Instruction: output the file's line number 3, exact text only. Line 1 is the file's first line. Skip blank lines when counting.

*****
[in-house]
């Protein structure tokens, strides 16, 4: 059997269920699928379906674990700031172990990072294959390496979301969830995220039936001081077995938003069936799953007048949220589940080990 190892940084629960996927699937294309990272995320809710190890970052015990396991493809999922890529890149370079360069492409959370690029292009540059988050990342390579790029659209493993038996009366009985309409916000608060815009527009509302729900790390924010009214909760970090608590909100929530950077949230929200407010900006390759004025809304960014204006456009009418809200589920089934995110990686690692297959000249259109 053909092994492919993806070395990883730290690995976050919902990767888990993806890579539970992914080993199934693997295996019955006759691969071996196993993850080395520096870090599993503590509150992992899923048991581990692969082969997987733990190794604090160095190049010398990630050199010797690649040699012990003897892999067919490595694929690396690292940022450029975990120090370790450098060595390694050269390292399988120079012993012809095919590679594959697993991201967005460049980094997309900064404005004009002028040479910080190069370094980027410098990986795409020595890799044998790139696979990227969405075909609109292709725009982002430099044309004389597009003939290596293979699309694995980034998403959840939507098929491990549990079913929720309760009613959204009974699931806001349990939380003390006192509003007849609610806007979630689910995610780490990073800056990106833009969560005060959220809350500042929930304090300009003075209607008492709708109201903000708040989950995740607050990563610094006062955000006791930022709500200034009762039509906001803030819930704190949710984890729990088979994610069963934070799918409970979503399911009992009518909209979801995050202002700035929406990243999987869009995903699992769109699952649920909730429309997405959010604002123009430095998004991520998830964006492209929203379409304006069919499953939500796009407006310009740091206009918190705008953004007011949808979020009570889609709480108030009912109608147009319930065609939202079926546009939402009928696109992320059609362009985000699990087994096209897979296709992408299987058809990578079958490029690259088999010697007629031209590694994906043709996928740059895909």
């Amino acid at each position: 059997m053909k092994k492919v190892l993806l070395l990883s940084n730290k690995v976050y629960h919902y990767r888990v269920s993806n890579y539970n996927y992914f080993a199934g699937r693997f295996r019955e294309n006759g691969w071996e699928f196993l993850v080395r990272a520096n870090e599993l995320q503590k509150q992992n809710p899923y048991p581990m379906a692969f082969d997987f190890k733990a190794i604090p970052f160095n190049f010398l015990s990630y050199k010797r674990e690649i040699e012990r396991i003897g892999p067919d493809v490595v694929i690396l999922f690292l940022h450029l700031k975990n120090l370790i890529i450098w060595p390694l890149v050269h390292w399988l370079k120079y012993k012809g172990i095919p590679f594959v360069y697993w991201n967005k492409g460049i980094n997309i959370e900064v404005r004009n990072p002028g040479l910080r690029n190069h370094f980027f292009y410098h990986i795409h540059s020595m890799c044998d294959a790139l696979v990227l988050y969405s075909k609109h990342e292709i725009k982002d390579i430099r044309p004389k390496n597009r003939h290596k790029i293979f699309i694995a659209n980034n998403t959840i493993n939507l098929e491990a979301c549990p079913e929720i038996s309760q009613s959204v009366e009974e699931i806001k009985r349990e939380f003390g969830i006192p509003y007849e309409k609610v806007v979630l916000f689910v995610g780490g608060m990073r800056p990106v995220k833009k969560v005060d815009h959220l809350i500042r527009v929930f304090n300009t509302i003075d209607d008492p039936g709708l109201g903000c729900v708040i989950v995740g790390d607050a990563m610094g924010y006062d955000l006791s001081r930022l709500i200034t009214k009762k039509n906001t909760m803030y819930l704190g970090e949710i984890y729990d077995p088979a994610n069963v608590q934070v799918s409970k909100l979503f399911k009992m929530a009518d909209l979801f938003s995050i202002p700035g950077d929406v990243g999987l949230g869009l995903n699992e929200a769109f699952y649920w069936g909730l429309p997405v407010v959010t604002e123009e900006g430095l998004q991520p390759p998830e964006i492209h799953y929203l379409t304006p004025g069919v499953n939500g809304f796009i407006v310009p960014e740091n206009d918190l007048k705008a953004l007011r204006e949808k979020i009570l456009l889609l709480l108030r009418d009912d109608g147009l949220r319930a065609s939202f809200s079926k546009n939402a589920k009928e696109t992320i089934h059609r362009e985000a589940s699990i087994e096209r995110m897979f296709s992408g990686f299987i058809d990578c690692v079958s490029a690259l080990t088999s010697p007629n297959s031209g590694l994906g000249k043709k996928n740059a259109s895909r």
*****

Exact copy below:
């Amino acid at each position: 059997m053909k092994k492919v190892l993806l070395l990883s940084n730290k690995v976050y629960h919902y990767r888990v269920s993806n890579y539970n996927y992914f080993a199934g699937r693997f295996r019955e294309n006759g691969w071996e699928f196993l993850v080395r990272a520096n870090e599993l995320q503590k509150q992992n809710p899923y048991p581990m379906a692969f082969d997987f190890k733990a190794i604090p970052f160095n190049f010398l015990s990630y050199k010797r674990e690649i040699e012990r396991i003897g892999p067919d493809v490595v694929i690396l999922f690292l940022h450029l700031k975990n120090l370790i890529i450098w060595p390694l890149v050269h390292w399988l370079k120079y012993k012809g172990i095919p590679f594959v360069y697993w991201n967005k492409g460049i980094n997309i959370e900064v404005r004009n990072p002028g040479l910080r690029n190069h370094f980027f292009y410098h990986i795409h540059s020595m890799c044998d294959a790139l696979v990227l988050y969405s075909k609109h990342e292709i725009k982002d390579i430099r044309p004389k390496n597009r003939h290596k790029i293979f699309i694995a659209n980034n998403t959840i493993n939507l098929e491990a979301c549990p079913e929720i038996s309760q009613s959204v009366e009974e699931i806001k009985r349990e939380f003390g969830i006192p509003y007849e309409k609610v806007v979630l916000f689910v995610g780490g608060m990073r800056p990106v995220k833009k969560v005060d815009h959220l809350i500042r527009v929930f304090n300009t509302i003075d209607d008492p039936g709708l109201g903000c729900v708040i989950v995740g790390d607050a990563m610094g924010y006062d955000l006791s001081r930022l709500i200034t009214k009762k039509n906001t909760m803030y819930l704190g970090e949710i984890y729990d077995p088979a994610n069963v608590q934070v799918s409970k909100l979503f399911k009992m929530a009518d909209l979801f938003s995050i202002p700035g950077d929406v990243g999987l949230g869009l995903n699992e929200a769109f699952y649920w069936g909730l429309p997405v407010v959010t604002e123009e900006g430095l998004q991520p390759p998830e964006i492209h799953y929203l379409t304006p004025g069919v499953n939500g809304f796009i407006v310009p960014e740091n206009d918190l007048k705008a953004l007011r204006e949808k979020i009570l456009l889609l709480l108030r009418d009912d109608g147009l949220r319930a065609s939202f809200s079926k546009n939402a589920k009928e696109t992320i089934h059609r362009e985000a589940s699990i087994e096209r995110m897979f296709s992408g990686f299987i058809d990578c690692v079958s490029a690259l080990t088999s010697p007629n297959s031209g590694l994906g000249k043709k996928n740059a259109s895909r």